5. The transducerless position determining system defined in claim 1, wherein said software model is controlled by said detection means and includes means for summing acceleration and deceleration characteristics of said electric motor upon detection by said detecting means of reversal of applied voltage prior to completion of deceleration within said motor software model resulting from a prior detection of removal of applied voltage from said motor.
6. The transducerless position determining system defined in claim 1, wherein said software model includes means for providing piecemeal application of acceleration and deceleration characteristics over time.
7. The transducerless position determining system defined in claim 1, including means for scaling said positional data obtained from said counter into desired units of measure, and means for displaying said units of measure which represents the position of said mechanical component within said electromechanical system.
8. The transducerless position determining system defined in claim 1, wherein said software model of said electric motor includes means for synchronizing said positional data of said counter to correlate with a predetermined reference position of said mechanical component within said electrical mechanical system.
9. The transducerless position determining system defined in claim 1, wherein said software model adjusts said simulated velocity, acceleration and deceleration characteristics of said motor as a function of the amplitude level of said applied voltage at the rate at which said sampling means samples said applied voltage.
10. A transducerless position determining system for determining the position of a movable component in an electromechanical system, comprising:
(a) an electromechanical system including a movable component driven by an electric motor having a pair of power input terminals that are connectable to a power supply, the direction of operation of said motor being dependent upon the polarity of applied voltage across said pair of input terminals;
(b) a differential input detection means connected to said pair of input terminals of said motor for detecting application or removal of applied voltage thereto and consequent direction of operation of said motor resulting therefrom;
(c) applied voltage sampling means connected to said power supply for monitoring amplitude level of said applied voltage to said pair of power input terminals of said electric motor; and
(d) transducerless position determining means connected in controlled relation to said detection means for determining the position of said movable component based on data received from said detection means and said sampling means relative to the functional characteristics of said electric motor within said electromechanical system;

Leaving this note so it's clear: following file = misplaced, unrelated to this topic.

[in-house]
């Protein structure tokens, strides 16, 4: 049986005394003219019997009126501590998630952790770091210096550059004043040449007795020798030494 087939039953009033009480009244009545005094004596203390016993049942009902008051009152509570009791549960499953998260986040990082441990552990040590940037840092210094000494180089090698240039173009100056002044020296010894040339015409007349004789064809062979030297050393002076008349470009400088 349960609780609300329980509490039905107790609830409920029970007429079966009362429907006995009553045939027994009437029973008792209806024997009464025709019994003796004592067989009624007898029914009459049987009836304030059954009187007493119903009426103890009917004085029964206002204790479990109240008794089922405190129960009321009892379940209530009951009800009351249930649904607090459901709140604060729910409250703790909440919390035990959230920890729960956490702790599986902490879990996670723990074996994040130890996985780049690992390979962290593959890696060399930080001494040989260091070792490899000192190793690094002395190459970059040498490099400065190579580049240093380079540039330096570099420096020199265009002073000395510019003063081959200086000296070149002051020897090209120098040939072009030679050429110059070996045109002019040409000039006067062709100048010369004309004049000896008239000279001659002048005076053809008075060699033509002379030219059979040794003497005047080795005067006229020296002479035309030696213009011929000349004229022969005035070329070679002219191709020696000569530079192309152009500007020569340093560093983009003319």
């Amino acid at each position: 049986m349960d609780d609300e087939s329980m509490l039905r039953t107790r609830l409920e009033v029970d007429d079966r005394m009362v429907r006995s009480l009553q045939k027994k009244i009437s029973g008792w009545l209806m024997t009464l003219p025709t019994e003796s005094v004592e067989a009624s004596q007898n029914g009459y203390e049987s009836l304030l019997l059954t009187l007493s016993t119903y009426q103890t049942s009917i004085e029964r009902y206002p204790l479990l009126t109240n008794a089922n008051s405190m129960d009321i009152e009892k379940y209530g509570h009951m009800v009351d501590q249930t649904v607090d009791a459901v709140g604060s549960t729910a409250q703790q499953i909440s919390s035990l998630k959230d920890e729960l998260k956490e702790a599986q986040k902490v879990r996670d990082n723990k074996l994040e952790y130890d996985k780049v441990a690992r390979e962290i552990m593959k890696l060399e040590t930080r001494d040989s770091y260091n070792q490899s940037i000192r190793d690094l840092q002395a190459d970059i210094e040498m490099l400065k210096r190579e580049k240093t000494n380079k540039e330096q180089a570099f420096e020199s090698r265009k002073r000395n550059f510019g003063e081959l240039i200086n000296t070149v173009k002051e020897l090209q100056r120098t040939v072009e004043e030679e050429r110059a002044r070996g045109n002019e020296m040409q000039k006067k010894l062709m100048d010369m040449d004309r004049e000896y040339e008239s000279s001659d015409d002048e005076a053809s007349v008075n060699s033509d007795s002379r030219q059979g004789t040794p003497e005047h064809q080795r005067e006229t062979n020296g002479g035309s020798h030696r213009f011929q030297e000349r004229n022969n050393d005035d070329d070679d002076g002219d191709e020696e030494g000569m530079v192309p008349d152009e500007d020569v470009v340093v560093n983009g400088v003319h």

(e) said transducerless position determining means including a software model of said electric motor designed to simulate substantially the acceleration, deceleration and velocity characteristics of said electric motor as a function of said applied voltage and load characteristics of said electromechanical system.
11. The transducerless position determining system defined in claim 10, wherein said software model includes means for applying acceleration and deceleration characteristics of said electric motor piecewise over time at a rate determined by said applied voltage sampling means.
12. The transducerless position determining system defined in claim 10, wherein said transducerless position determining means includes a variable speed counter connected in controlled relation to said detection means and said software model so as to increment and decrement at a rate of speed proportional with that of said electric motor and said movable component driven thereby, thus providing positional data correlating to the relative position of said movable component within said electromechanical system.
13. The tansducerless position determining system defined in claim 12, including means for scaling said positional data obtained from said counter into desired units of measure, and means for displaying said units of measure which represents the position of said movable component within said electromechanical system.
14. The transducerless position determining system defined in claim 10, wherein said transducerless position determining means includes a position synchronization means for synchronizing said position determining means with at least one known reference position of said movable component within said electromechanical system.